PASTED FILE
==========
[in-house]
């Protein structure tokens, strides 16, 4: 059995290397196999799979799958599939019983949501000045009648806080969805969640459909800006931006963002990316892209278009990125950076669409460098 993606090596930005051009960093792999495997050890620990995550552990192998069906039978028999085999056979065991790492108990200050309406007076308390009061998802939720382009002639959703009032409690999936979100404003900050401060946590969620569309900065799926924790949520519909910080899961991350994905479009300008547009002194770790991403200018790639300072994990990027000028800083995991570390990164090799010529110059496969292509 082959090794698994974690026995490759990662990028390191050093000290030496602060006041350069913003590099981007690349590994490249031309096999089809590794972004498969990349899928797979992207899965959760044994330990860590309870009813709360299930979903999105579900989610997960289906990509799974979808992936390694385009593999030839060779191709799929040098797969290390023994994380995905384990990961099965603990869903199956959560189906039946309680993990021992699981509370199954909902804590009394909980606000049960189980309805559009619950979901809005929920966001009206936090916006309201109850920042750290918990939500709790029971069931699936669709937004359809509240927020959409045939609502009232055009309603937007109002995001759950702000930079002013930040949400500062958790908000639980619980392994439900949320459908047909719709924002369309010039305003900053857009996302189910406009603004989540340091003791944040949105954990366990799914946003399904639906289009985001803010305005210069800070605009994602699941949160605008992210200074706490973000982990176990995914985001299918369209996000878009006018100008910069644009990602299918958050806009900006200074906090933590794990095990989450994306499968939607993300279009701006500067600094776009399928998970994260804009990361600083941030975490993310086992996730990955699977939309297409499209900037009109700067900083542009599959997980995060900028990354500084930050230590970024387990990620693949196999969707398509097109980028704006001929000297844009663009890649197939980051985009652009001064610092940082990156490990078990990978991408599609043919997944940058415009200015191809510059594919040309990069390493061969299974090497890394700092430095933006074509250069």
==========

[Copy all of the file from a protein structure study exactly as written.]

[in-house]
């Protein structure tokens, strides 16, 4: 059995290397196999799979799958599939019983949501000045009648806080969805969640459909800006931006963002990316892209278009990125950076669409460098 993606090596930005051009960093792999495997050890620990995550552990192998069906039978028999085999056979065991790492108990200050309406007076308390009061998802939720382009002639959703009032409690999936979100404003900050401060946590969620569309900065799926924790949520519909910080899961991350994905479009300008547009002194770790991403200018790639300072994990990027000028800083995991570390990164090799010529110059496969292509 082959090794698994974690026995490759990662990028390191050093000290030496602060006041350069913003590099981007690349590994490249031309096999089809590794972004498969990349899928797979992207899965959760044994330990860590309870009813709360299930979903999105579900989610997960289906990509799974979808992936390694385009593999030839060779191709799929040098797969290390023994994380995905384990990961099965603990869903199956959560189906039946309680993990021992699981509370199954909902804590009394909980606000049960189980309805559009619950979901809005929920966001009206936090916006309201109850920042750290918990939500709790029971069931699936669709937004359809509240927020959409045939609502009232055009309603937007109002995001759950702000930079002013930040949400500062958790908000639980619980392994439900949320459908047909719709924002369309010039305003900053857009996302189910406009603004989540340091003791944040949105954990366990799914946003399904639906289009985001803010305005210069800070605009994602699941949160605008992210200074706490973000982990176990995914985001299918369209996000878009006018100008910069644009990602299918958050806009900006200074906090933590794990095990989450994306499968939607993300279009701006500067600094776009399928998970994260804009990361600083941030975490993310086992996730990955699977939309297409499209900037009109700067900083542009599959997980995060900028990354500084930050230590970024387990990620693949196999969707398509097109980028704006001929000297844009663009890649197939980051985009652009001064610092940082990156490990078990990978991408599609043919997944940058415009200015191809510059594919040309990069390493061969299974090497890394700092430095933006074509250069």